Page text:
"An awe-inspiring, often hilarious, and unerringly honest story of one mother's exercise in extreme parenting, revealing the rewards-and the costs-of raising her children the Chinese way.
All decent parents want to do what's best for their children. What Battle Hymn of the Tiger Mother reveals is that the Chinese just have a totally different idea of how to do that. Western parents try to respect their children's individuality, encouraging them to pursue their true passions and providing a nurturing environment. The Chinese believe that the best way to protect your children is by preparing them for the future and arming them with skills, strong work habits, and inner confidence. Battle Hymn of the Tiger Mother chronicles Chua's iron-willed decision to raise her daughters, Sophia and Lulu, her way-the Chinese way-and the remarkable results her choice inspires.
Here are some things Amy Chua would never allow her daughters to do:
? have a playdate
? be in a school play
? complain about not being in a school play
? not be the #1 student in every subject except gym and drama
? play any instrument other than the piano or violin
? not play the piano or violin
The truth is Lulu and Sophia would never have had time for a playdate. They were too busy practicing their instruments (two to three hours a day and double sessions on the weekend) and perfecting their Mandarin.
Of course no one is perfect, including Chua herself. Witness this scene:
"According to Sophia, here are three things I actually said to her at the piano as I supervised her practicing:
1. Oh my God, you're just getting worse and worse.
2. I'm going to count to three, then I want musicality.
3. If the next time's not PERFECT, I'm going to take all your stuffed animals and burn them!"
But Chua demands as much of herself as she does of her daughters. And in her sacrifices-the exacting attention spent studying her daughters' performances, the office hours lost shuttling the girls to lessons-the depth of her love for her children becomes clear. Battle Hymn of the Tiger Mother is an eye-opening exploration of the differences in Eastern and Western parenting- and the lessons parents and children everywhere teach one another."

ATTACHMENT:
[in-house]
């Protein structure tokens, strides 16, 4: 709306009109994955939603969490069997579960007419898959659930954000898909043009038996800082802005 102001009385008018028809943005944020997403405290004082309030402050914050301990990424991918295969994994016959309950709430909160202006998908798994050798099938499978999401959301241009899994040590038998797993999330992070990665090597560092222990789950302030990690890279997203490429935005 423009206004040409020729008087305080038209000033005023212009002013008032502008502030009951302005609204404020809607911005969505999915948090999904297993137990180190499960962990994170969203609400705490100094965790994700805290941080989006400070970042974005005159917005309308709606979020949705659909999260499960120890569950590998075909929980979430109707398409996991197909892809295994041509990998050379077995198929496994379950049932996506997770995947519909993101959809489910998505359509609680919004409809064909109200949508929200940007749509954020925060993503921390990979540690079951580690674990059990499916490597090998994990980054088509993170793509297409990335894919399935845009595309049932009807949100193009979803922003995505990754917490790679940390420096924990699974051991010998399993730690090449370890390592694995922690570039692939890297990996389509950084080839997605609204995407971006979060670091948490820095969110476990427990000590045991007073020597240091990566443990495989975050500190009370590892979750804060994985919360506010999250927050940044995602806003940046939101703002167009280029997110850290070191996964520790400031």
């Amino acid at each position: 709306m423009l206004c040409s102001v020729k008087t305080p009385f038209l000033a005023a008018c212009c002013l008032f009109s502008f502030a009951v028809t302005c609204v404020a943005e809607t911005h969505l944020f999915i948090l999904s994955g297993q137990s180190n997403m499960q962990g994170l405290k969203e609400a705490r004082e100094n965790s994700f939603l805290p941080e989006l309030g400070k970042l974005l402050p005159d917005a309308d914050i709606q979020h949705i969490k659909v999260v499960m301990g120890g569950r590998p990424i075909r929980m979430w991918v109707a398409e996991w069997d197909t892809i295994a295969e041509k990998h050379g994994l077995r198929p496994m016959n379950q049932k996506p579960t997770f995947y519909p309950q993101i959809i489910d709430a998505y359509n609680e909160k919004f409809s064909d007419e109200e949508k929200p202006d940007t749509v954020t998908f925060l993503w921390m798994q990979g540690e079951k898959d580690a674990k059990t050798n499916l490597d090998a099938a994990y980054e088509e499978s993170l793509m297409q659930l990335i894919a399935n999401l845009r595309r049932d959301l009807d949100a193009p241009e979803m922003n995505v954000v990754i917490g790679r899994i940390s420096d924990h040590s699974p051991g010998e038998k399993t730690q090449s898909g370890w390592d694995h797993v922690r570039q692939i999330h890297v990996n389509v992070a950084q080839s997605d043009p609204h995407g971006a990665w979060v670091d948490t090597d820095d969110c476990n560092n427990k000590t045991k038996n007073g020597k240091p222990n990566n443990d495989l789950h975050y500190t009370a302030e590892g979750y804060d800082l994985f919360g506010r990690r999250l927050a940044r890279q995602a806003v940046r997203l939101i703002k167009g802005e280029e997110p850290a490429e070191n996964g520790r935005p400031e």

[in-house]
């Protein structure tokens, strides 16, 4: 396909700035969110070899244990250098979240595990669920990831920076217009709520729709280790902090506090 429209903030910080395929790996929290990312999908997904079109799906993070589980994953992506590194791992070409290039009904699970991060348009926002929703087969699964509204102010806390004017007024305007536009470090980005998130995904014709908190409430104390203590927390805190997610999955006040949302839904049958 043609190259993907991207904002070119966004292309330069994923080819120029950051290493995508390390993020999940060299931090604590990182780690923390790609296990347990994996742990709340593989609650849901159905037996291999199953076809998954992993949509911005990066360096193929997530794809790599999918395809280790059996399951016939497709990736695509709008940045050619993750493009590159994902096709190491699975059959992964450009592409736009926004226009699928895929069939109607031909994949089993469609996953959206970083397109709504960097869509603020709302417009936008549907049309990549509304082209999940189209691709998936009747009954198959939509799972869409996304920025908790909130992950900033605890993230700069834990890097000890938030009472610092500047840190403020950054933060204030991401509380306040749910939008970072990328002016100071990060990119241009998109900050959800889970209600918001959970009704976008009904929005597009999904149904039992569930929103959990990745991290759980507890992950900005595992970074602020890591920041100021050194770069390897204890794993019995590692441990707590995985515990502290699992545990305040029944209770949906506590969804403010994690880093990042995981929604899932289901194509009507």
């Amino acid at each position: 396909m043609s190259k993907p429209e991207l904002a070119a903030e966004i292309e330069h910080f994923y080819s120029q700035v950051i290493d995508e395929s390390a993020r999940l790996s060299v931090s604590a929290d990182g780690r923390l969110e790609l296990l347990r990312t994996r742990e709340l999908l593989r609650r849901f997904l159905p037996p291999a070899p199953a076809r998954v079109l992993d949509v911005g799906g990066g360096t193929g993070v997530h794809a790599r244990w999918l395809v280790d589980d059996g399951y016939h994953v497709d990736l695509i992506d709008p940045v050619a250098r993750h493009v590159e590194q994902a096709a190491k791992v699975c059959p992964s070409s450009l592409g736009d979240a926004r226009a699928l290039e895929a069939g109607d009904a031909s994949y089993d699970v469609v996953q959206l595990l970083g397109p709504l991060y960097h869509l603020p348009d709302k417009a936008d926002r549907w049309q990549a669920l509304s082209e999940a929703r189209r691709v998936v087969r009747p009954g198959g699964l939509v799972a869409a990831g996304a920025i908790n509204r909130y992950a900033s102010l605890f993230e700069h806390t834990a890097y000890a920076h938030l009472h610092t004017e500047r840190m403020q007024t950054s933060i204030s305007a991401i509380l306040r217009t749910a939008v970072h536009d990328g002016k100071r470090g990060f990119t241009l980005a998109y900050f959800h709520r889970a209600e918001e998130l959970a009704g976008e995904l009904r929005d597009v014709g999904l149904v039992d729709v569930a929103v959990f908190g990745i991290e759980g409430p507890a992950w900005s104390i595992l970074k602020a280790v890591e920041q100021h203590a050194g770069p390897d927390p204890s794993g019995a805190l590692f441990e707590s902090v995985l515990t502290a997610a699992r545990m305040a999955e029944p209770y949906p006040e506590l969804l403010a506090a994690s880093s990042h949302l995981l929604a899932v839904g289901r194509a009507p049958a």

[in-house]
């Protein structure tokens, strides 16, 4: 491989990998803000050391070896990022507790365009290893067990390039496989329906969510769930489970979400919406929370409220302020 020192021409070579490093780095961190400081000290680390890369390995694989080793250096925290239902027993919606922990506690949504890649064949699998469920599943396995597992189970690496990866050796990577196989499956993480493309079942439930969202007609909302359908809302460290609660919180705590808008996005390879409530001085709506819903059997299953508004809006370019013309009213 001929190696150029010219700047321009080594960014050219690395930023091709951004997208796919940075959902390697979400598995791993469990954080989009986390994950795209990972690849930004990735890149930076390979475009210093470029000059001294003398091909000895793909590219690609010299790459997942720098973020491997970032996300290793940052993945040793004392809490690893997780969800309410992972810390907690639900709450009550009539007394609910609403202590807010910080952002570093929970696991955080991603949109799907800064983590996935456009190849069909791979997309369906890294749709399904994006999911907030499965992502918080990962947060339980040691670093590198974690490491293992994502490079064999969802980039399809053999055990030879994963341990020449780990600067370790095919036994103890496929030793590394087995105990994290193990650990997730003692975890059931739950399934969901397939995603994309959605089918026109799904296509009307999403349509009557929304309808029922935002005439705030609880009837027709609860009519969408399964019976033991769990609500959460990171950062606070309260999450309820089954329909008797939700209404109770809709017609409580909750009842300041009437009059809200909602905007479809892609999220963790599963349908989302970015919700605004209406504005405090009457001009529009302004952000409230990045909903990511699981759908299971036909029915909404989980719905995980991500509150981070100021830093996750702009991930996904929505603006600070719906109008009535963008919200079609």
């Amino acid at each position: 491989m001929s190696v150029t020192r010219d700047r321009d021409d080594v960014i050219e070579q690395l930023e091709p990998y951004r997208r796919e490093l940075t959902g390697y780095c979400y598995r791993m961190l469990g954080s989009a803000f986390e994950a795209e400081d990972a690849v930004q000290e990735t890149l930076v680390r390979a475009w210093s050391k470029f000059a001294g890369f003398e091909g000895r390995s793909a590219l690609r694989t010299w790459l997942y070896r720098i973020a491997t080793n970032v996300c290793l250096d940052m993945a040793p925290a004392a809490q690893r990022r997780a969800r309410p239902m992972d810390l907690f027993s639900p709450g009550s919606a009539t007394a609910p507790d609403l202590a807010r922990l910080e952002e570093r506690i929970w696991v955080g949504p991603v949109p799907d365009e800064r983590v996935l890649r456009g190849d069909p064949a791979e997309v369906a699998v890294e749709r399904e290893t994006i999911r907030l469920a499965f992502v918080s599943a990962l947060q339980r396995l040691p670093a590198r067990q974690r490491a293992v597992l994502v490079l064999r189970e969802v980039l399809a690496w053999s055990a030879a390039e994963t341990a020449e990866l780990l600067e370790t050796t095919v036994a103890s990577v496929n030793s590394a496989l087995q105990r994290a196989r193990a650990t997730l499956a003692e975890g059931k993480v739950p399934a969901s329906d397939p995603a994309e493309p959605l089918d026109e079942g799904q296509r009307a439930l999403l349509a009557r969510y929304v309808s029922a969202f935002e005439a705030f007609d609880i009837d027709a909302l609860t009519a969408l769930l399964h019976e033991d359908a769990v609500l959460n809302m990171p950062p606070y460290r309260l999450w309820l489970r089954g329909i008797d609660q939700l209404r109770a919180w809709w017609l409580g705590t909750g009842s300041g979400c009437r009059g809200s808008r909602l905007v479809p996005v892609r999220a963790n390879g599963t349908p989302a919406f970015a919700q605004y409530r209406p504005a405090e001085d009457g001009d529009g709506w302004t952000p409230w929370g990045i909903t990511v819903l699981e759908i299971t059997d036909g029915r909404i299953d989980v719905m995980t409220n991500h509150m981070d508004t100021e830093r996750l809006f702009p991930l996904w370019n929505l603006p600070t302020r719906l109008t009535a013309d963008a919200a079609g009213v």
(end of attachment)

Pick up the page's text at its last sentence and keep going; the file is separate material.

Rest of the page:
I'll tell you that I read this book when I was younger. Maybe not that young. Maybe like mid-teens or something like that. I can't remember. My "tiger mother" made me read the entire book with her while I rolled my eyes and dreamed about Harry Potter, which by the way is far more entertaining and interesting. Not to mention, awesome. I remember being someone dazed and a bit annoyed by how much effort my "tiger mother" gave to get me to be top of class, blah, blah, blah.
Now, after five years, I read Battle Hymn of the Tiger Mother again and am now officially angry. At Amy Chua, my mother, and the standards this book set. If Amy Chua's purpose in writing this book is to make me feel dumb, she succeed. Oh, I should add that she also made me feel a bit disappointing and a disgrace to the Chinese society, which, according to her, was upheld by "four thousand years" of standards. Sure, she made reading her book funny and entertaining, but in reality, it is like a damn slap to the face to those who have little talent, are too spread out (jack of all trades), or dropped out of school.
What she made me feel: I want to support anything she says or claims to be bad or disgraceful. Maybe, she is right, but I hate how demeaning some parts of the book are. Plus, she totally went rude on the so-called "Western parents." She does a lot of stereotyping. Maybe white people are "lazy." But not all of them are. Maybe Asian kids are all "smart" and "overachievers." But not all of them are. There are some people who are unique in the world. They aren't robots or machines. They are not doctors, computer specialists, musicians, or engineers. They are artists, who believe in bringing life to their works. Not everyone follows these rules Chua dedicate.
Maybe I'm rebellious. I don't care. Honestly though, Chua takes Chinese parenting to a whole new level. And she does pin it right on, unfortunately. However, I don't think there are any Asian parents who stick it to that level. Other than the crazy Ivy Leagues-worshipers. I say they are extreme when listing them on the Asian parenting scale.
Yes, Battle Hymn of the Tiger Mother is well written. However, I, as a reader and daughter of a "Tiger Mother," think these methods and psychological warfare and tactics to be extreme. Growing up with these little games of cat and mouse, I have a front seat of these sorts of things. I'm sure my mother is very close to being a "Tiger Mother." The difference? My brother. The "Tiger Mother" in my family uses most of those skills to help my brother, taking the heat off me. Usually. But years ago, my mother would probably be screaming at me to do multiplication or writing.
In my opinion, this memoir touches on personal feelings and memories. But after all those tactics and doing/making those schemes, there are always the more ironic parts of life. Take me for example. I used to be kicking and screaming just to avoid anything with writing. Look at me now.
From a daughter of a crazy "Tiger Mother" with a lot of opinions.
Rating: Three out of Five